For the stories, The Walrus and The Fifth Estate have petitioned an Ontario court judge to unseal several search warrants executed in the early months of the investigation. Manishen’s filing is in response to an application first made by The Walrus and CBC News, which hosts The Fifth Estate, to get at the warrants, which the Crown attorney’s office is also opposing.
Writing on behalf of his clients, Manishen says information about the case should remain private “until the police investigation is closed.” Citing legal examples in which judges ruled against journalists seeking similar access, Manishen argues that the publication of stories containing “inadmissible or irrelevant” details about his clients that could prejudice prospective jurors and infringe on their right to a fair trial.
In a previously filed legal document, Justin Safayeni, a lawyer for the Toronto-based firm Stockwoods, who is representing The Walrus/CBC, argued that unsealing the information “poses no serious risk” to the Laans or their uncle and that the threat of vigilante justice is “entirely speculative and without foundation.”
“In fact,” Safayeni writes, “numerous media reports have linked the Laans to Ms. Lawrence’s disappearance over the past 20 years and no charges have been laid, yet there is no evidence that the Laans (or Mr. Allen) have faced any kind of threats or violence.” The possibility that that would happen now is “entirely speculative.”
Another point of contention between lawyers is the extent to which the police investigation remains open. In an affidavit filed in June, the OPP investigator currently assigned to the case, Rob Matthews, repeatedly describes it being active and ongoing. However, a source with knowledge of the case claims it hasn’t been active for years.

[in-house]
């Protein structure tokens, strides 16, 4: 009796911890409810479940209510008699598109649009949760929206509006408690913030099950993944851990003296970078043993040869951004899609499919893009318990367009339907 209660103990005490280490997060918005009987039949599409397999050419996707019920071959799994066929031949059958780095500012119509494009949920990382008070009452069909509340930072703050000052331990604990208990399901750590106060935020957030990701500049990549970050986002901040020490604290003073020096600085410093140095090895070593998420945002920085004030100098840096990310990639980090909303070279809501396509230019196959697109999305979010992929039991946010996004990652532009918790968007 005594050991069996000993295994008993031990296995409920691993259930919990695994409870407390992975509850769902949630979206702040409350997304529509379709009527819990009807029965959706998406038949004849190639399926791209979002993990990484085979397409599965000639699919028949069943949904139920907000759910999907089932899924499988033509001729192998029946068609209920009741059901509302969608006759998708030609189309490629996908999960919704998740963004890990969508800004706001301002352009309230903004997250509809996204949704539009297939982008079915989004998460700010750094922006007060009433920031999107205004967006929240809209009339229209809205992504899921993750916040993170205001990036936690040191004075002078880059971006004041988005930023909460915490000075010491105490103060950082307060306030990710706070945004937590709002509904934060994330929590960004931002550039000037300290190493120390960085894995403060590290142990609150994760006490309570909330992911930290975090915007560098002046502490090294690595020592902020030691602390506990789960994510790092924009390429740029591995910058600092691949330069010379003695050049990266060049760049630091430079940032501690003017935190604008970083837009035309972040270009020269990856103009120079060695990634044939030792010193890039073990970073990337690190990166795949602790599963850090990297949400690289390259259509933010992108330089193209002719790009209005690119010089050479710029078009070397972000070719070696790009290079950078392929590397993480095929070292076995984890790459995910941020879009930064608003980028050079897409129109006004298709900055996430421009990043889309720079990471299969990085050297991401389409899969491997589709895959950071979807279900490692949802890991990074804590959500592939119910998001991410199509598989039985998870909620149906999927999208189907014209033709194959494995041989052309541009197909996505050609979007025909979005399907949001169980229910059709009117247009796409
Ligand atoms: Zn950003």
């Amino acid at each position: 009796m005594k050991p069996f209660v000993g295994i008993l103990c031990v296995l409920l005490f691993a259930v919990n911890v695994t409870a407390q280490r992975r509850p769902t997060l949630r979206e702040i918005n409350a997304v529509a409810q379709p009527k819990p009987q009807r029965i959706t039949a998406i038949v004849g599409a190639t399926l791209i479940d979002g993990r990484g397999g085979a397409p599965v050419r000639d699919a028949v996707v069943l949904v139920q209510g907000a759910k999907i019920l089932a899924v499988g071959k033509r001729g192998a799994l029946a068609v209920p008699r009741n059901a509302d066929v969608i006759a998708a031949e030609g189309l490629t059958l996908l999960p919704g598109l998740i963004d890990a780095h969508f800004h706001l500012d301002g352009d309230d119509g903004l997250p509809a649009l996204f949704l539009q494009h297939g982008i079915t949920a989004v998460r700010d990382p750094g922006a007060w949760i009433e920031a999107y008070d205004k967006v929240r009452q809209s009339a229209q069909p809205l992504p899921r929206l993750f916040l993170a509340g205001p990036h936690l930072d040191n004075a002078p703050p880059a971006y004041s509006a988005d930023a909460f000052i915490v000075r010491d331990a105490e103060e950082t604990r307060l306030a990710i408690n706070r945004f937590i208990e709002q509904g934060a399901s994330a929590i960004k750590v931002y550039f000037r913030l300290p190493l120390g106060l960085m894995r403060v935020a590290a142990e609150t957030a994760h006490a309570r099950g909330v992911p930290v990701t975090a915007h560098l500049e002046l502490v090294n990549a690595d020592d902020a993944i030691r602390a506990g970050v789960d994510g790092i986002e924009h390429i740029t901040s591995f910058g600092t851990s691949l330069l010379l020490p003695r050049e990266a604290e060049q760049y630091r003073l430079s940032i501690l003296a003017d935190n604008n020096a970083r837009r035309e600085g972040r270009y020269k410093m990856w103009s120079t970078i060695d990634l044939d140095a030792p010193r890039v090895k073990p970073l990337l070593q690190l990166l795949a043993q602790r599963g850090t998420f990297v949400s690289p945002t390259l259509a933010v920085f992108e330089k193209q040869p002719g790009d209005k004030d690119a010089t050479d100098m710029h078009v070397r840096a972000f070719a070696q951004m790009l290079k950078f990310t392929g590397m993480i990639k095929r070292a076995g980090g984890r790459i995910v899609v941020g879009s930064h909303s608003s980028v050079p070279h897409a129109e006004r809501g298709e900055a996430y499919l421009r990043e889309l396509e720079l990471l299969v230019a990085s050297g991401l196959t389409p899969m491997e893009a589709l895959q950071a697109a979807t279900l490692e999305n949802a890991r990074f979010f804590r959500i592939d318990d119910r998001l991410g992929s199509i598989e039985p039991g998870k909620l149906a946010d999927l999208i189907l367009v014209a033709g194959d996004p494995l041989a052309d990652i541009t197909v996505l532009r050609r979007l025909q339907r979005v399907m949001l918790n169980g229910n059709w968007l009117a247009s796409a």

In his affidavit, Matthews points to other cases in which “advancements in technology” and suspects who “let their guard down” have led to convictions, suggesting that he hopes the same will be true with this case.
In a strange twist, Matthews, who was investigating the Laans’ retirement homes before Lawrence’s disappearance, was said by David and Walter to be responsible for “relocating” the missing seniors. Other stories told to police included that Lawrence, who subsisted off a pension cheque and rented an eighty-square-foot garden shed, had gone to Vancouver, Hawaii, and upstate New York. None of the leads were proven true, and in the almost twenty years since their disappearance, the missing seniors have never resurfaced. (Matthews declined to be interviewed.)
The portions of the search warrants that remain under seal will be challenged by The Walrus/CBC in a hearing later this month. Manishen’s objections will also be heard then. Despite considerable media attention in the case, Manishen is the first person to speak publicly on behalf of the Laans and their uncle, none of whom responded to repeated interview requests. When journalists from The Fifth Estate approached David in a Toronto parking lot this past summer, he declined to answer questions and drove away.
You can read the feature “Cottage Country Murder” here.